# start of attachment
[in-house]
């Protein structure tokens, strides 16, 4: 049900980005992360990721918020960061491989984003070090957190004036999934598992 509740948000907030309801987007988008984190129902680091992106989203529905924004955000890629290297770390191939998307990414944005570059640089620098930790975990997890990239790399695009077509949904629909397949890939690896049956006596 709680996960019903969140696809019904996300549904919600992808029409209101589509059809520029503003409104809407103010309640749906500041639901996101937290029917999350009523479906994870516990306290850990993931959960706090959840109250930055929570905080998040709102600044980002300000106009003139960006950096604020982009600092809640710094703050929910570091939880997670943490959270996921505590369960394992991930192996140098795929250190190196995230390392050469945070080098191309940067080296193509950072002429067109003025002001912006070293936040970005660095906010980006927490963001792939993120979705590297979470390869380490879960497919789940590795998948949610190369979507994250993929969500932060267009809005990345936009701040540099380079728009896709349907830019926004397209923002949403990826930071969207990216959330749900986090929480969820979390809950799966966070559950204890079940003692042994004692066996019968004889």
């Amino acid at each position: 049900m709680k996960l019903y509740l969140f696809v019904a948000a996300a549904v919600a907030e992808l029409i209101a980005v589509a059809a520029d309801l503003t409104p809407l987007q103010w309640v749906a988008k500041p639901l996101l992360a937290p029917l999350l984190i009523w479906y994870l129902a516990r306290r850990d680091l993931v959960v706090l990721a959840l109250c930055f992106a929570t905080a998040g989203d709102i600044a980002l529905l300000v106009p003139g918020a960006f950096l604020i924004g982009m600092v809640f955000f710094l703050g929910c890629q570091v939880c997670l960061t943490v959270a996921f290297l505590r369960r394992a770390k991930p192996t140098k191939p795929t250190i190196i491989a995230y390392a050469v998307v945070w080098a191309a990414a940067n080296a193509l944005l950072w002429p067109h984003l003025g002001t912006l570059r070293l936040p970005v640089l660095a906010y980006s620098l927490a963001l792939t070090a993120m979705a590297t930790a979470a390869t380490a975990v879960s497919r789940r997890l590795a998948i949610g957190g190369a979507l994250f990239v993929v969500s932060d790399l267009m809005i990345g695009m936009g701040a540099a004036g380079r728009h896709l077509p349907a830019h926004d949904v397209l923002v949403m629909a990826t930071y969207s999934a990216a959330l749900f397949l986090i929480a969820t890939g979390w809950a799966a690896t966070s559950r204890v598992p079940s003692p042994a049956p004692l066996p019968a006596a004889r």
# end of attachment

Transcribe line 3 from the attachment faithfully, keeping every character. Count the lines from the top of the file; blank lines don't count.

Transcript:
């Amino acid at each position: 049900m709680k996960l019903y509740l969140f696809v019904a948000a996300a549904v919600a907030e992808l029409i209101a980005v589509a059809a520029d309801l503003t409104p809407l987007q103010w309640v749906a988008k500041p639901l996101l992360a937290p029917l999350l984190i009523w479906y994870l129902a516990r306290r850990d680091l993931v959960v706090l990721a959840l109250c930055f992106a929570t905080a998040g989203d709102i600044a980002l529905l300000v106009p003139g918020a960006f950096l604020i924004g982009m600092v809640f955000f710094l703050g929910c890629q570091v939880c997670l960061t943490v959270a996921f290297l505590r369960r394992a770390k991930p192996t140098k191939p795929t250190i190196i491989a995230y390392a050469v998307v945070w080098a191309a990414a940067n080296a193509l944005l950072w002429p067109h984003l003025g002001t912006l570059r070293l936040p970005v640089l660095a906010y980006s620098l927490a963001l792939t070090a993120m979705a590297t930790a979470a390869t380490a975990v879960s497919r789940r997890l590795a998948i949610g957190g190369a979507l994250f990239v993929v969500s932060d790399l267009m809005i990345g695009m936009g701040a540099a004036g380079r728009h896709l077509p349907a830019h926004d949904v397209l923002v949403m629909a990826t930071y969207s999934a990216a959330l749900f397949l986090i929480a969820t890939g979390w809950a799966a690896t966070s559950r204890v598992p079940s003692p042994a049956p004692l066996p019968a006596a004889r």